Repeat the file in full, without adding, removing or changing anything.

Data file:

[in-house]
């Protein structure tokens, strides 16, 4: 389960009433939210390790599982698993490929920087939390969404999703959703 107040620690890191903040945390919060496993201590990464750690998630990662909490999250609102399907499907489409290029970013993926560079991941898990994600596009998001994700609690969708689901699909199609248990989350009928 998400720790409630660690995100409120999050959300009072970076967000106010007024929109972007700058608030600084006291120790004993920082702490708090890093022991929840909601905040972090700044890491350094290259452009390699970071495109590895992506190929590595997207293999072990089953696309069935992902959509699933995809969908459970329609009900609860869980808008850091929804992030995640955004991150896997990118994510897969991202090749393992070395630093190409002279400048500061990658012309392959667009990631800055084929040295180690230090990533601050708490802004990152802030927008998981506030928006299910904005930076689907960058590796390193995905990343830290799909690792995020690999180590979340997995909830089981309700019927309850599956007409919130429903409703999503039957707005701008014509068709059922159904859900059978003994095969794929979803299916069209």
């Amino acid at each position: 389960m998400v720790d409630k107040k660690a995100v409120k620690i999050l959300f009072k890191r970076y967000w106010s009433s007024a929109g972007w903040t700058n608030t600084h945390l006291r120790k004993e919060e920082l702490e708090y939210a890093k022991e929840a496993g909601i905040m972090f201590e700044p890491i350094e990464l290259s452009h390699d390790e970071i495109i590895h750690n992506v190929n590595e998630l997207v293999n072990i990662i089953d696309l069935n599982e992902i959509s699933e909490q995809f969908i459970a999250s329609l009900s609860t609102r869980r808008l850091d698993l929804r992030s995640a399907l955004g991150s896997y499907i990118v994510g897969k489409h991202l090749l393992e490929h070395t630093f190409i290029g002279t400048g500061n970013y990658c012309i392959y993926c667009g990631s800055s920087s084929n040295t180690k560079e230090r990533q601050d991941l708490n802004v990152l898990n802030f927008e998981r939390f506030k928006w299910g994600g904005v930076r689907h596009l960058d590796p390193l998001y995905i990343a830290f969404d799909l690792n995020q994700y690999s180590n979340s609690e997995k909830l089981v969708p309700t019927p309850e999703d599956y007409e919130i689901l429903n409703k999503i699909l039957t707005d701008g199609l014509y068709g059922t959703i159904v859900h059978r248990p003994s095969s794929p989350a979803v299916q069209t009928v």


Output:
[in-house]
């Protein structure tokens, strides 16, 4: 389960009433939210390790599982698993490929920087939390969404999703959703 107040620690890191903040945390919060496993201590990464750690998630990662909490999250609102399907499907489409290029970013993926560079991941898990994600596009998001994700609690969708689901699909199609248990989350009928 998400720790409630660690995100409120999050959300009072970076967000106010007024929109972007700058608030600084006291120790004993920082702490708090890093022991929840909601905040972090700044890491350094290259452009390699970071495109590895992506190929590595997207293999072990089953696309069935992902959509699933995809969908459970329609009900609860869980808008850091929804992030995640955004991150896997990118994510897969991202090749393992070395630093190409002279400048500061990658012309392959667009990631800055084929040295180690230090990533601050708490802004990152802030927008998981506030928006299910904005930076689907960058590796390193995905990343830290799909690792995020690999180590979340997995909830089981309700019927309850599956007409919130429903409703999503039957707005701008014509068709059922159904859900059978003994095969794929979803299916069209």
């Amino acid at each position: 389960m998400v720790d409630k107040k660690a995100v409120k620690i999050l959300f009072k890191r970076y967000w106010s009433s007024a929109g972007w903040t700058n608030t600084h945390l006291r120790k004993e919060e920082l702490e708090y939210a890093k022991e929840a496993g909601i905040m972090f201590e700044p890491i350094e990464l290259s452009h390699d390790e970071i495109i590895h750690n992506v190929n590595e998630l997207v293999n072990i990662i089953d696309l069935n599982e992902i959509s699933e909490q995809f969908i459970a999250s329609l009900s609860t609102r869980r808008l850091d698993l929804r992030s995640a399907l955004g991150s896997y499907i990118v994510g897969k489409h991202l090749l393992e490929h070395t630093f190409i290029g002279t400048g500061n970013y990658c012309i392959y993926c667009g990631s800055s920087s084929n040295t180690k560079e230090r990533q601050d991941l708490n802004v990152l898990n802030f927008e998981r939390f506030k928006w299910g994600g904005v930076r689907h596009l960058d590796p390193l998001y995905i990343a830290f969404d799909l690792n995020q994700y690999s180590n979340s609690e997995k909830l089981v969708p309700t019927p309850e999703d599956y007409e919130i689901l429903n409703k999503i699909l039957t707005d701008g199609l014509y068709g059922t959703i159904v859900h059978r248990p003994s095969s794929p989350a979803v299916q069209t009928v």